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Boehner's not in jeopardy; Cantor's playing the long game; 'Debacle' for GOP

Boehner not at risk of losing speakership - Cantor playing the long game .... All this sets up an even bigger fight - triple jeopardy in just a couple months ... the "debacle" for the Republican Party ... a tax hike or tax cut? ... Simpson-Bowles see "missed opportunity" ... You want him to do what to himself? ... Bill goes to Hawaii ... Outrage over Sandy funding ... and what about guns?

ANALYSIS: Some are making a lot of the vote split between House Speaker John Boehner and Majority Leader Eric Cantor. But the reality is less Machiavellian politics and more long-term maneuvering.

What it showed more than anything isn’t some deep rift within the conference or that Boehner’s speakership is in jeopardy. It isn’t a coup against Boehner. It shows that Boehner sees the light at the end of the tunnel of his career and would prefer to be more of a pragmatist and deal maker – but his conference won’t allow him to be that. That pragmatic streak is in the minority of the House GOP.

Cantor and Majority Whip Kevin McCarthy, on the other hand, are going to be around for a while, and if they want to be leaders of the conference in the House, perhaps even speaker, and want to have any political clout, they have to stand with the influential conservative base.

Cantor has stood with Boehner through much of this fight and others in the past year, and that’s because he cannot alienate Boehner allies. Many establishment conservative will still be around – and be a significant voting bloc – when Boehner retires, whenever that will be.

The big campaign for speaker -- at some point -- could come between Cantor and Paul Ryan, who might -- or might not -- run for president in 2016. Ryan, by the way, voted yes last night, unlike Sen. Marco Rubio (R-FL), widely thought to be eyeing a 2016 bid.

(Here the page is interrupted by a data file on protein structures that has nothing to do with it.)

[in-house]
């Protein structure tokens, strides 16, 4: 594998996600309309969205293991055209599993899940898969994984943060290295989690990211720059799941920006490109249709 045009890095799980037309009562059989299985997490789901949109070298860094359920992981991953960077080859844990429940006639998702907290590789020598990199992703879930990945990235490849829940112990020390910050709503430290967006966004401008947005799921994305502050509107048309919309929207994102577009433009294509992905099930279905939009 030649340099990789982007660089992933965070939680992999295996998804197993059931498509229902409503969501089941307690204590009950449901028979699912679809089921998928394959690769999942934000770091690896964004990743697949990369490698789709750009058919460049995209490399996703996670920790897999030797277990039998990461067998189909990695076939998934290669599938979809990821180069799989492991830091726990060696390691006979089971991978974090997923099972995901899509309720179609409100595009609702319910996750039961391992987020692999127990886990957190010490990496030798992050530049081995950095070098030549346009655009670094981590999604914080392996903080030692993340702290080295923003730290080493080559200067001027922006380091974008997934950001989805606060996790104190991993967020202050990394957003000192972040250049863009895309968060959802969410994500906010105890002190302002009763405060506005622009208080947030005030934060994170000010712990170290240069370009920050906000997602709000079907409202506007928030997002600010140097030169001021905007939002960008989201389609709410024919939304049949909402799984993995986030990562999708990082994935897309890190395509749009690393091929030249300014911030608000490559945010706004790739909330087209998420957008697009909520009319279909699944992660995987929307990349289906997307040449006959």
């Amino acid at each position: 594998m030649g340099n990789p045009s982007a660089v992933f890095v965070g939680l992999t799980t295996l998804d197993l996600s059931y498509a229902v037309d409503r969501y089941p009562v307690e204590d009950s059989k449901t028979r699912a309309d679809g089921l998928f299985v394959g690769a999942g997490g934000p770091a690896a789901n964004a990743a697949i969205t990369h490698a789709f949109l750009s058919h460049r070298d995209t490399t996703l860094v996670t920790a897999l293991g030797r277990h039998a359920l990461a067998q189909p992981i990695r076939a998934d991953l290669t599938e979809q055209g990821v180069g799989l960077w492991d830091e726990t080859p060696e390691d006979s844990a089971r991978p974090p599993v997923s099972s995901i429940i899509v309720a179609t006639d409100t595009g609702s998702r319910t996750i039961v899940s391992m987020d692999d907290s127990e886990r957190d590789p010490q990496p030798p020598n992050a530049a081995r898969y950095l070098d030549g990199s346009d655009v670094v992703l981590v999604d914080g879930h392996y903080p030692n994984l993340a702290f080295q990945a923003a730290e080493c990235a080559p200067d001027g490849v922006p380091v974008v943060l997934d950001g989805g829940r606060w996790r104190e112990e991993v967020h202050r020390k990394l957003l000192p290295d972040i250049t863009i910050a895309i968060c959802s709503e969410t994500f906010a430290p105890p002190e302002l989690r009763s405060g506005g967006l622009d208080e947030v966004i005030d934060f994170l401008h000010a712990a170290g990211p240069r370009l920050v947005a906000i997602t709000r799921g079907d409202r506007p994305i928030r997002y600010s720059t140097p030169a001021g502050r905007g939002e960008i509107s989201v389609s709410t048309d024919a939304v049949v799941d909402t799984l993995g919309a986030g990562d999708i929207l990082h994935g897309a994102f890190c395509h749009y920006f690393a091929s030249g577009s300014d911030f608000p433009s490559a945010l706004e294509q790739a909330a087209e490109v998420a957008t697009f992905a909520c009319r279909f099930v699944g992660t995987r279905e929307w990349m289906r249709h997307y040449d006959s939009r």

The roll call… Boomark it! GOP primary opportunists will comb this list. It’s going to be their TARP to run on.

What now? Dates to watch…

TRIPLE JEOPARDY (H/T NBC’s Mike Viqueira for the headline and Essa Yip for the dates)
Late Feb/early March – Debt ceiling
March 1 - Sequester
March 27 – Budget resolution

(*Note to pithy catch-phrase writers, please refrain from using “March Madness” for the next fiscal showdown. New Year’s was already ruined with talks of rocky abysses, can we preserve what is a sacred time for some of us?)

'Debacle for the Republican Party'... Chuck Todd on TODAY:

“What’s coming in March with what they’ve done, and, by the way, they’ve done this to themselves now multiple times. I mean, this is the story, this 112th Congress does leave us today, and some would say finally leaves us, because this is the story of this Congress. Every major decision that they came up with, and it began with a threat of a government shut down just two months into this Congress. And then of course we had the debt ceiling showdown, then it culminated with this fiscal cliff and all we’ve done is created what’s coming in March, and Matt, what’s coming in March? Take all the fights we had separately and put them in one fight. And put them all expiring at the same time – debt ceiling, funding the entire federal government (that expires), and then this. …